Bad Faith Personal Injury Claims

Insurance companies are paid by their clients to provide a service. Insured individuals can therefore expect “good faith” execution of the terms of their contract with an insurance company. This good faith service means insurance companies are legally obligated to honor the terms of the insurance policy a client holds.

The client may be you or may be another individual involved in a personal injury claim. Regardless of who the insured individual is, an insurance company is always expected under the law to meet their obligations in handling insurance claims.

What Makes the Claim “Bad Faith”?

An insurance policy is pre-paid, legally binding the insurance policy provider to adhere to the terms of the policy. The insurance company therefore has a duty to review claims fairly and negotiate settlements in good faith as well.

An insurance company or insurance claims adjuster that fails to honor the legally binding agreement of an insurance policy in any way produces a “bad faith claim” scenario. The insurance company may be your own or may be the insurance provider of another person involved in your personal injury. Either way, when an insurance claims adjuster or insurance company acts in bad faith, you must be prepared to protect your own interests.

Bad Faith with Third Party Insurance Companies

A third party insurance company is not your own. They represent another person or entity, but are still legally obligated to handle insurance claims in good faith. For a bad faith claim scenario to arise with a third party company, the insurance claims adjuster must act egregiously in interfering with the processing of your claim.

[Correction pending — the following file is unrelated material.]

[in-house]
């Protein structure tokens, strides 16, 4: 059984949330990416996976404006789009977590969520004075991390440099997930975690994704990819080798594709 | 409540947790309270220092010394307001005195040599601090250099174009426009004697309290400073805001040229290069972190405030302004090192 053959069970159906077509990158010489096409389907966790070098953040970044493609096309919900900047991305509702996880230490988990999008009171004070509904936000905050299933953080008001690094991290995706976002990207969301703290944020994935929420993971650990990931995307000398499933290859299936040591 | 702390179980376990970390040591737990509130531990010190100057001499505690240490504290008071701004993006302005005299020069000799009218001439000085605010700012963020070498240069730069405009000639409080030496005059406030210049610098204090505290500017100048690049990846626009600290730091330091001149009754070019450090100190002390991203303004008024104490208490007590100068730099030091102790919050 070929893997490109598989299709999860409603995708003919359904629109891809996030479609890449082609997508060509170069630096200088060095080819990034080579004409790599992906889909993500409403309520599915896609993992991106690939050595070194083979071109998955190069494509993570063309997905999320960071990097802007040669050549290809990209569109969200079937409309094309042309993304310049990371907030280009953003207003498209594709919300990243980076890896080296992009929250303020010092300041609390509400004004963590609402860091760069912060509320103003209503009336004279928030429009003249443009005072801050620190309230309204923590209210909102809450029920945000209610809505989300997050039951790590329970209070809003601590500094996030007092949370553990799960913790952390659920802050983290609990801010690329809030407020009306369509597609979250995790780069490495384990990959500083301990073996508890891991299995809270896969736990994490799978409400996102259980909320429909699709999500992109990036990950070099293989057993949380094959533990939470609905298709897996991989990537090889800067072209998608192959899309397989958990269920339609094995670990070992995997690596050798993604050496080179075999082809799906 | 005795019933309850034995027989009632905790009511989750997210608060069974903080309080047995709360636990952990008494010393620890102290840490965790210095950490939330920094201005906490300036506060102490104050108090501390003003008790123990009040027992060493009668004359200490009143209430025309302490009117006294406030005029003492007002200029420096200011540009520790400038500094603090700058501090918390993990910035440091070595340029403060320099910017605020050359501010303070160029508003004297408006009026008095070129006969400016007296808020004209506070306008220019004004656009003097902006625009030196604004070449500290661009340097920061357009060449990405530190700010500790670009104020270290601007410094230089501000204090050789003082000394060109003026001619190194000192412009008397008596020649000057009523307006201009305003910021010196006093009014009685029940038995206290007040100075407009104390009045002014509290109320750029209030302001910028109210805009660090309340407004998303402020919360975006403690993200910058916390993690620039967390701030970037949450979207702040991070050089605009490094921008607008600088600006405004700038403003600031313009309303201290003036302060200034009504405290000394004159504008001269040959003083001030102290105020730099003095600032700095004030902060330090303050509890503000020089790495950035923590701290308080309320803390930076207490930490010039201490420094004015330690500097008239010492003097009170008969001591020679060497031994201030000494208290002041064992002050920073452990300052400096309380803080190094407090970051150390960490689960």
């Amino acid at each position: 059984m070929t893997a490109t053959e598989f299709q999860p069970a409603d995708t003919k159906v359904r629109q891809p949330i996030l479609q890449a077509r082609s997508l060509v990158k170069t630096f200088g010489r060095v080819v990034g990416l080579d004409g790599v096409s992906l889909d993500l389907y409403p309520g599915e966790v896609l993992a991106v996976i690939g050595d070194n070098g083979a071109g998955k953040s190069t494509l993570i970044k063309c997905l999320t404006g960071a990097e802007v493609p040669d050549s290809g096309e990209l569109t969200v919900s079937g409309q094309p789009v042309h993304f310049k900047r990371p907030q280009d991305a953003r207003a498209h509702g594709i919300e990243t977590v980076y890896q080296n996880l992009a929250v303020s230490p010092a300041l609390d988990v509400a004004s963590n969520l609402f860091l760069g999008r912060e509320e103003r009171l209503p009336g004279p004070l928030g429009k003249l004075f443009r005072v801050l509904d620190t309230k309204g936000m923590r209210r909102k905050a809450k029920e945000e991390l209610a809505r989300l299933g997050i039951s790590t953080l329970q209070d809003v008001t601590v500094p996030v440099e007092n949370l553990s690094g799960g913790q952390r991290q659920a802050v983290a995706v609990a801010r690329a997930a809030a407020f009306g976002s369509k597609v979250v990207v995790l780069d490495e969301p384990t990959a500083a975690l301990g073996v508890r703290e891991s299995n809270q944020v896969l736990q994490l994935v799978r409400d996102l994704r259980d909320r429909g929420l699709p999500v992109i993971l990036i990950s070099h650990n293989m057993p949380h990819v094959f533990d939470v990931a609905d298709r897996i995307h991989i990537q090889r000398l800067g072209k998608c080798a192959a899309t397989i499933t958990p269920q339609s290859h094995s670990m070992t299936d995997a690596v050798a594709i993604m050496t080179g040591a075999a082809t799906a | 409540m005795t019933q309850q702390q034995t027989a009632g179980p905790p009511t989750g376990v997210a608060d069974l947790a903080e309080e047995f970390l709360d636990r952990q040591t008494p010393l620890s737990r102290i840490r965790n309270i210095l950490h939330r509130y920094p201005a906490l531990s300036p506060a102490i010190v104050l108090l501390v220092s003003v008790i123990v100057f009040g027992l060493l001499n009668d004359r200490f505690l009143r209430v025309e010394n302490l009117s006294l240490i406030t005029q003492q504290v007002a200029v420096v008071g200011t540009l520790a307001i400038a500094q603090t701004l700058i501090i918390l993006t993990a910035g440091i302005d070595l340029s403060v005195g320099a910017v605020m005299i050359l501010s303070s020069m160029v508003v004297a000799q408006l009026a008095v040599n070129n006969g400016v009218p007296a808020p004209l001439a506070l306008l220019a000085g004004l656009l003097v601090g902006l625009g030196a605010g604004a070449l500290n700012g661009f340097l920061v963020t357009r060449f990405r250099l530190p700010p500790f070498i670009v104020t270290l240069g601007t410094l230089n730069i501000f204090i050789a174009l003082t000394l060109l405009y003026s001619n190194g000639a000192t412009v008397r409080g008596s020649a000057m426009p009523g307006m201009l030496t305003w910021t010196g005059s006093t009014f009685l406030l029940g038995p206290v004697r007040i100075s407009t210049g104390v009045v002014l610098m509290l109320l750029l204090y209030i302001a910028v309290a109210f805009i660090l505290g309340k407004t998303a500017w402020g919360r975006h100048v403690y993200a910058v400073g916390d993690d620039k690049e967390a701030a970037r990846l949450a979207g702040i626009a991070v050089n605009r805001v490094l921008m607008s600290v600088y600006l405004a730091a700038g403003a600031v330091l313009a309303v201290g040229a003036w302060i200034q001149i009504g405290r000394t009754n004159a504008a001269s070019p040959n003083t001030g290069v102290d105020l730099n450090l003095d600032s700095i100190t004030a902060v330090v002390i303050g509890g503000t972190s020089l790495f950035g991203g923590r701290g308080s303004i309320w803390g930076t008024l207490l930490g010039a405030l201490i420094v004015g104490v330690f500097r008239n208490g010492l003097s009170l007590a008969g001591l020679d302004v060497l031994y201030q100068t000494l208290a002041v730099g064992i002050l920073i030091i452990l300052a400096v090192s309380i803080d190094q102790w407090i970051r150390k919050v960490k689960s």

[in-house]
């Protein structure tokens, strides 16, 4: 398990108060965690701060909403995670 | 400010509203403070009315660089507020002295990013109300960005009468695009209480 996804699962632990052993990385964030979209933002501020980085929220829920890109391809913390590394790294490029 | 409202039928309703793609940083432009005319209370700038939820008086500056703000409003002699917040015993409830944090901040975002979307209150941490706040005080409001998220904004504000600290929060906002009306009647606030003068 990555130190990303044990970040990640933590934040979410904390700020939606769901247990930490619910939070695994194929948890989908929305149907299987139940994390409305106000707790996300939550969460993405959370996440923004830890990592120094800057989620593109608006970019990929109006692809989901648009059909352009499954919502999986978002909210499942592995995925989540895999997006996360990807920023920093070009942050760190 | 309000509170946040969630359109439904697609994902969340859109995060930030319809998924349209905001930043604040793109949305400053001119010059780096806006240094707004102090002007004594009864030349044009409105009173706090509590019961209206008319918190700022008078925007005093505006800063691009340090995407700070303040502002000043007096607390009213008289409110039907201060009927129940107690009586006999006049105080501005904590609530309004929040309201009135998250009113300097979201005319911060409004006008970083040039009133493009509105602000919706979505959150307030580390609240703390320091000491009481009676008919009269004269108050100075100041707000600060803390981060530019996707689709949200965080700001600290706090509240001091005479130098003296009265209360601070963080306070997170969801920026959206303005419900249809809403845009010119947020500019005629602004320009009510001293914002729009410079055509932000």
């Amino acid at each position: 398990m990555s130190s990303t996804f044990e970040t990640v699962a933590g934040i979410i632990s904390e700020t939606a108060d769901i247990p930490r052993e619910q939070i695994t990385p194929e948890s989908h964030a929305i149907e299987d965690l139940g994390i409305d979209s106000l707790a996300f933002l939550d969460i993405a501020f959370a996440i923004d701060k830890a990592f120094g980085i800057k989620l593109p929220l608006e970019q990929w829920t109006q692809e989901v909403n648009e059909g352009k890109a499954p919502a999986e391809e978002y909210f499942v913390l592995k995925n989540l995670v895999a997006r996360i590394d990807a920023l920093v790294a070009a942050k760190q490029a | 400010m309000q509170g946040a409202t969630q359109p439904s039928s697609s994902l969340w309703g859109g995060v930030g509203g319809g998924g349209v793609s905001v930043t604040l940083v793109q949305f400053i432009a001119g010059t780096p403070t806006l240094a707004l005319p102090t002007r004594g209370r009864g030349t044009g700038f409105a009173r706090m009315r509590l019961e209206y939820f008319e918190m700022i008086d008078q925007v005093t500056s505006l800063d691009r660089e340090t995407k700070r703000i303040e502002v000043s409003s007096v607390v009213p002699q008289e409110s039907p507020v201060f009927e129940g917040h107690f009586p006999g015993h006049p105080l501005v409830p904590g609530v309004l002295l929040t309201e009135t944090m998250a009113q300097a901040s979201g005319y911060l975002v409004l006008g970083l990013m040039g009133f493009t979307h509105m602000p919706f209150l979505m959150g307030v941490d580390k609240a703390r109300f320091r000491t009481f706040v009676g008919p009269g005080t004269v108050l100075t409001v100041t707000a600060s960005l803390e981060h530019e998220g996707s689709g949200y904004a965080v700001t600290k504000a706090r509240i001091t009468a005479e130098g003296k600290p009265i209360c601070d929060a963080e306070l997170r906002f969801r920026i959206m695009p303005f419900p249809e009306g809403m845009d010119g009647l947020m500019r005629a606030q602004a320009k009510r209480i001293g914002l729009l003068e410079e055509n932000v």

A few examples of clear-cut bad faith actions on the part of a third party insurance claims adjuster include:

  • Withholding evidence
  • Intentionally “losing” or “misplacing” crucial documentation
  • Witness tampering

If you believe a third party insurance agent has acted egregiously in handling or blocking your claim, you must consider hiring a personal injury attorney. Legal counsel will be necessary to “unblock” your claim and to potentially initiate legal action against the insurance company and/or claims adjuster.

Bad Faith with Your Own Insurance Company

When your own insurance company fails to honor the terms of the policy you hold with them, it is usually due to the actions of a claims adjuster and not to company-wide, authorized tactics. After all, an insurance company cannot stay in business long if they do not honor their policies with clients.

Bad faith issues with your own insurance may include a claims adjuster:

  • refusing to speak with you or accept evidence from you
  • not processing witness interviews or other evidentiary proceedings in accordance with company practices and policy terms
  • failing to provide justification or an explanation for a settlement offer, especially when the offer is very low

Since the claims adjuster is likely responsible for creating a bad faith claim scenario, you must first address the bad faith concern with the adjuster. Bring up the concern in your next conversation with the adjuster. If this does not resolve the issue, consider putting the bad faith claim in writing. A formal complaint letter typically gets attention quickly.

Address your complaint letter to the claims adjuster. If your written complaint still does not illicit an appropriate response, you may wish to hire an attorney. A personal injury lawyer can intervene on your behalf and can potentially expedite a fair resolution to your claim.

You may even want to consider contacting an attorney before submitting a “bad faith” claim notice to the insurance company. Communications that are written and issued by legal representatives have a way of quickly resolving insurance claims.